• Try to ensure that key documents such as the JV agreement are in the English language and that, where documents are prepared in both languages, the English version prevails. A Japanese business interested in receiving overseas investment or work with an overseas partner should accept this position, although they are likely to insist that the laws of Japan govern the document (not an unreasonable demand in our experience).
  • Business disputes are often resolved by the responsible district court, such as the Tokyo District Court. These courts are impartial forums with experience handling business disagreements. However, the proceedings themselves will be conducted in Japanese. For parties wishing to hold proceedings in English, consider arbitrating disputes in a regional forum such as the Hong Kong International Arbitration Centre (HKIAC) or Singapore International Arbitration Centre (SIAC), or, alternatively, utilizing the Japan Commercial Arbitration Association (JCAA), which is becoming an increasingly sophisticated venue for business disputes with an international dimension. The JCAA provides a model arbitration clause that can be easily used in contracts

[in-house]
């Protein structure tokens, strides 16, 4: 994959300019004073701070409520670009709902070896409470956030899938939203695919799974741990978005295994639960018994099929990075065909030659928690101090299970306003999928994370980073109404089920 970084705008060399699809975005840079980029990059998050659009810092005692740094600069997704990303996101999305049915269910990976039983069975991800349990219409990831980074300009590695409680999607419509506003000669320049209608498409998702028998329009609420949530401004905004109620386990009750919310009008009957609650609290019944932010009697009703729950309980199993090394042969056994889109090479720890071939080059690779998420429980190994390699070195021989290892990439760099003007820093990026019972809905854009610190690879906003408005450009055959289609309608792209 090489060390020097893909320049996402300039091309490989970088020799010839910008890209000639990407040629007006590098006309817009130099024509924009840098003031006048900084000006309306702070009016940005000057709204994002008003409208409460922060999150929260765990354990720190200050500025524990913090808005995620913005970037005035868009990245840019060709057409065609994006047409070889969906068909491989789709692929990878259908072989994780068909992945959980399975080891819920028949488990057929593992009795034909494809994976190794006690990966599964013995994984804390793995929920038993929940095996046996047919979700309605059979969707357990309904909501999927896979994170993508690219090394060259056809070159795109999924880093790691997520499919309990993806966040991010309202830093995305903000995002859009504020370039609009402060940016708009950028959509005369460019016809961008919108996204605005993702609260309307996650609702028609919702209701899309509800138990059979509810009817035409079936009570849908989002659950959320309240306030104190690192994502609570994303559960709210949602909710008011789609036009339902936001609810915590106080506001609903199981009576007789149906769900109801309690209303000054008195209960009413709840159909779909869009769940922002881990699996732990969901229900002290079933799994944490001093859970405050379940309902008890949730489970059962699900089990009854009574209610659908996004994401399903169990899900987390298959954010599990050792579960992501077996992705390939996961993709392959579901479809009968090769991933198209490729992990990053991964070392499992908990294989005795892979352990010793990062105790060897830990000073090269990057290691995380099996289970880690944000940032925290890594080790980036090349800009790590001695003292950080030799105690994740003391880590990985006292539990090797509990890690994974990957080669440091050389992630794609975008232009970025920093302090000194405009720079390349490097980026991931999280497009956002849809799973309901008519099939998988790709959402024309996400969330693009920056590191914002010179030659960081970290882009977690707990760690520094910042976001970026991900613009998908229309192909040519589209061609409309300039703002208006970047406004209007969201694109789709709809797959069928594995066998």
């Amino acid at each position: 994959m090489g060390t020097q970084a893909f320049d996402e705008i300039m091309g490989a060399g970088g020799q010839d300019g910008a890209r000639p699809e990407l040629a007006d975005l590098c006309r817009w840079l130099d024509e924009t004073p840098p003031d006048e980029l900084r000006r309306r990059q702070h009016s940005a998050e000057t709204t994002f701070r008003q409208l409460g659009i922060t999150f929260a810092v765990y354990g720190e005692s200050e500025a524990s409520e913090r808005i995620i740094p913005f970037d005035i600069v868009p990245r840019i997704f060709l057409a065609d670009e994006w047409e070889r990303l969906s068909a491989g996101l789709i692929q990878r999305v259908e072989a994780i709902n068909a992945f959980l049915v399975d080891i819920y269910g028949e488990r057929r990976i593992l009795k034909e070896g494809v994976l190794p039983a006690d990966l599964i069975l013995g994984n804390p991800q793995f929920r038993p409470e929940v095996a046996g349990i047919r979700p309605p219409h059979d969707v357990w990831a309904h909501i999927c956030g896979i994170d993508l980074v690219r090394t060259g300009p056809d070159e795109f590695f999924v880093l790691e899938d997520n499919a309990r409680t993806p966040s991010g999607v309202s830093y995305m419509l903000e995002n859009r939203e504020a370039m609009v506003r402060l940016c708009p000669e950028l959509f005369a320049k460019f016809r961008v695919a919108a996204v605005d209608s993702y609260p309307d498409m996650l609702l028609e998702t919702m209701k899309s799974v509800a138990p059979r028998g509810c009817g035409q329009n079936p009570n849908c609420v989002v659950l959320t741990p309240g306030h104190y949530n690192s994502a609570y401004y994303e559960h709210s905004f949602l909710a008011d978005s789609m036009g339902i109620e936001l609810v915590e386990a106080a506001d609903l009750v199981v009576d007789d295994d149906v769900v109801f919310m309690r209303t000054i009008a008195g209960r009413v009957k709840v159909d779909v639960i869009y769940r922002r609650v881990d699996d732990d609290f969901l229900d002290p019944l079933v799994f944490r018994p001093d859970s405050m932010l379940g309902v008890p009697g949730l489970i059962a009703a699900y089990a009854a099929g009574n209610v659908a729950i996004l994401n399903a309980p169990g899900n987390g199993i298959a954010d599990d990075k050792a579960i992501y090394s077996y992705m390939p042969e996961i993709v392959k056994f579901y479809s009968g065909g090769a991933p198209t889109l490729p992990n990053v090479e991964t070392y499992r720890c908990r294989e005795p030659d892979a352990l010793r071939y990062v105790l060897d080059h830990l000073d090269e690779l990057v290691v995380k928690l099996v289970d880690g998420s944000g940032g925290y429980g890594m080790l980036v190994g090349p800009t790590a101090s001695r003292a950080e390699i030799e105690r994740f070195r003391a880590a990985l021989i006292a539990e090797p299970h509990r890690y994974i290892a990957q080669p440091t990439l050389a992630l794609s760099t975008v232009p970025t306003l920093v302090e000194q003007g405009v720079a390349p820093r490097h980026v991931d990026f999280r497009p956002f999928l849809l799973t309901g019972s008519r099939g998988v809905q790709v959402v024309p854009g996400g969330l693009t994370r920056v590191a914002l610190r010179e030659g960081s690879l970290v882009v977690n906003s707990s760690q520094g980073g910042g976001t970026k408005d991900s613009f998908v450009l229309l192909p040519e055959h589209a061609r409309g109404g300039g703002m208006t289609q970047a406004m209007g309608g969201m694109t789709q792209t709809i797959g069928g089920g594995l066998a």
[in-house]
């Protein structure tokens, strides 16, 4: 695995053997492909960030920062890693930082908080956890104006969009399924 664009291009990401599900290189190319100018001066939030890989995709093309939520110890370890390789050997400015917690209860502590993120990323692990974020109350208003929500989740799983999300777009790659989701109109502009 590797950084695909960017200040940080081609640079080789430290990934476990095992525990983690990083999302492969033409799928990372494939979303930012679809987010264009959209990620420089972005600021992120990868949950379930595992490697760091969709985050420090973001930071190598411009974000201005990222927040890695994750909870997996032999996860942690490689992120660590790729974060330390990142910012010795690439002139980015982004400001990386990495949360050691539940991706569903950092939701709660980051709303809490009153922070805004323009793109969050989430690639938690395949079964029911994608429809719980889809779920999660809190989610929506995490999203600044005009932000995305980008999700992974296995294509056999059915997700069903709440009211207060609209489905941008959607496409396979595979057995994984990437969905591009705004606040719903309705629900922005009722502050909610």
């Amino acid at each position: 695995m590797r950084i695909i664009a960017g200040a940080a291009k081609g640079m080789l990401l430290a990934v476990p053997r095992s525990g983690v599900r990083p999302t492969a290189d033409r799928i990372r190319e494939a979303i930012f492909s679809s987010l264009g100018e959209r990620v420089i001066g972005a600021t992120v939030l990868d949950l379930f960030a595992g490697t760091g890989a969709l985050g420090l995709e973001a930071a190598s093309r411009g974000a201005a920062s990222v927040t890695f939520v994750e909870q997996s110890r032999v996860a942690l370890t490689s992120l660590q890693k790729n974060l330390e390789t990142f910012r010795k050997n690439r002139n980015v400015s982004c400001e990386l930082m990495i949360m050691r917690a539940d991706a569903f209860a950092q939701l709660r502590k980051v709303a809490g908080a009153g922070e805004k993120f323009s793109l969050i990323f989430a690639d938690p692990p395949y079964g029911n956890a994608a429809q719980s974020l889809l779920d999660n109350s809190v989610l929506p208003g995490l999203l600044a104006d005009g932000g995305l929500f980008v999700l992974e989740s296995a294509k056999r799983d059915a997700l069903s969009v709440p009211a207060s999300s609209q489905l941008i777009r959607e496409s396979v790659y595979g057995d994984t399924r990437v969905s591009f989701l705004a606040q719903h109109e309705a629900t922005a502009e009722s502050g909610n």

Settle the key details of the JV’s corporate governance up front.

  • If your team is multinational, it is advisable to stipulate in the organizational documents that a Japan-based JV’s board meetings be conducted in English.
  • Consider limiting board and shareholder rights of conflicted parties. If your JV partners have any commercial arrangements with the JV, ensure they and their board appointees must abstain from or otherwise have no ability to vote on any decision of the JV regarding those arrangements.
  • Read the reserved matters, or veto rights, carefully and word them so they apply to specific decisions concerning the business—for example, do the capital expenditure investment figures relate to single items of spending or aggregated amounts? Poorly worded reserved matters lead to procedural uncertainty and increase the possibility for future disputes.


Plan your exit.